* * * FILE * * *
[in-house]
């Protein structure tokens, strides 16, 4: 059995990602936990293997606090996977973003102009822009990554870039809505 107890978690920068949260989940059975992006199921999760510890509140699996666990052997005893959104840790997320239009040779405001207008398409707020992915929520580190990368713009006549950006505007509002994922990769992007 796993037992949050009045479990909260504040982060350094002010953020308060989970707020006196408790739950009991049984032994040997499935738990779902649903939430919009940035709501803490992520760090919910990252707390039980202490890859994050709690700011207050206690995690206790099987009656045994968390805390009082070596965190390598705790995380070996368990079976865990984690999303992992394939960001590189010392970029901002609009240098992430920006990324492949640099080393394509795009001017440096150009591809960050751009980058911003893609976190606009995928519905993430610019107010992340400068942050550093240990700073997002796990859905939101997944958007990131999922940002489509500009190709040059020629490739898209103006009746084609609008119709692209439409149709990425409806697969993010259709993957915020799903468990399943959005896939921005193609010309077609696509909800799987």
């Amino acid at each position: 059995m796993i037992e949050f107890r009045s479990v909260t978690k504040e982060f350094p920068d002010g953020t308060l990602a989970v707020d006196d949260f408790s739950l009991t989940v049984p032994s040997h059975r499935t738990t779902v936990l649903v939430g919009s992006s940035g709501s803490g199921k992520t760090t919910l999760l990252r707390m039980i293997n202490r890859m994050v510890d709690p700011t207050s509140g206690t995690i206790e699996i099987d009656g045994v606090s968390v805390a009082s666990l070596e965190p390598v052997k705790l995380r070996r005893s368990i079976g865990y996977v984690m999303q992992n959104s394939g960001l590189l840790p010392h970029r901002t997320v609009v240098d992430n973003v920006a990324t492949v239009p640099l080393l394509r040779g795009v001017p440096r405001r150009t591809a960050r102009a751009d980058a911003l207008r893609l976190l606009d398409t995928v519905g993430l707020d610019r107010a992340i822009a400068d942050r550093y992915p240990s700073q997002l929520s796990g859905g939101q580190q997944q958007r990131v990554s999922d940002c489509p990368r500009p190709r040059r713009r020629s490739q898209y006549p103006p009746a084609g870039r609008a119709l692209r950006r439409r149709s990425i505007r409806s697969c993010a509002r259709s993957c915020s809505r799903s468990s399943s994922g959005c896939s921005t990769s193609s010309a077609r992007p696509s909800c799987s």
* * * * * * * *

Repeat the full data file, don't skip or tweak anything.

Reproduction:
[in-house]
């Protein structure tokens, strides 16, 4: 059995990602936990293997606090996977973003102009822009990554870039809505 107890978690920068949260989940059975992006199921999760510890509140699996666990052997005893959104840790997320239009040779405001207008398409707020992915929520580190990368713009006549950006505007509002994922990769992007 796993037992949050009045479990909260504040982060350094002010953020308060989970707020006196408790739950009991049984032994040997499935738990779902649903939430919009940035709501803490992520760090919910990252707390039980202490890859994050709690700011207050206690995690206790099987009656045994968390805390009082070596965190390598705790995380070996368990079976865990984690999303992992394939960001590189010392970029901002609009240098992430920006990324492949640099080393394509795009001017440096150009591809960050751009980058911003893609976190606009995928519905993430610019107010992340400068942050550093240990700073997002796990859905939101997944958007990131999922940002489509500009190709040059020629490739898209103006009746084609609008119709692209439409149709990425409806697969993010259709993957915020799903468990399943959005896939921005193609010309077609696509909800799987």
């Amino acid at each position: 059995m796993i037992e949050f107890r009045s479990v909260t978690k504040e982060f350094p920068d002010g953020t308060l990602a989970v707020d006196d949260f408790s739950l009991t989940v049984p032994s040997h059975r499935t738990t779902v936990l649903v939430g919009s992006s940035g709501s803490g199921k992520t760090t919910l999760l990252r707390m039980i293997n202490r890859m994050v510890d709690p700011t207050s509140g206690t995690i206790e699996i099987d009656g045994v606090s968390v805390a009082s666990l070596e965190p390598v052997k705790l995380r070996r005893s368990i079976g865990y996977v984690m999303q992992n959104s394939g960001l590189l840790p010392h970029r901002t997320v609009v240098d992430n973003v920006a990324t492949v239009p640099l080393l394509r040779g795009v001017p440096r405001r150009t591809a960050r102009a751009d980058a911003l207008r893609l976190l606009d398409t995928v519905g993430l707020d610019r107010a992340i822009a400068d942050r550093y992915p240990s700073q997002l929520s796990g859905g939101q580190q997944q958007r990131v990554s999922d940002c489509p990368r500009p190709r040059r713009r020629s490739q898209y006549p103006p009746a084609g870039r609008a119709l692209r950006r439409r149709s990425i505007r409806s697969c993010a509002r259709s993957c915020s809505r799903s468990s399943s994922g959005c896939s921005t990769s193609s010309a077609r992007p696509s909800c799987s």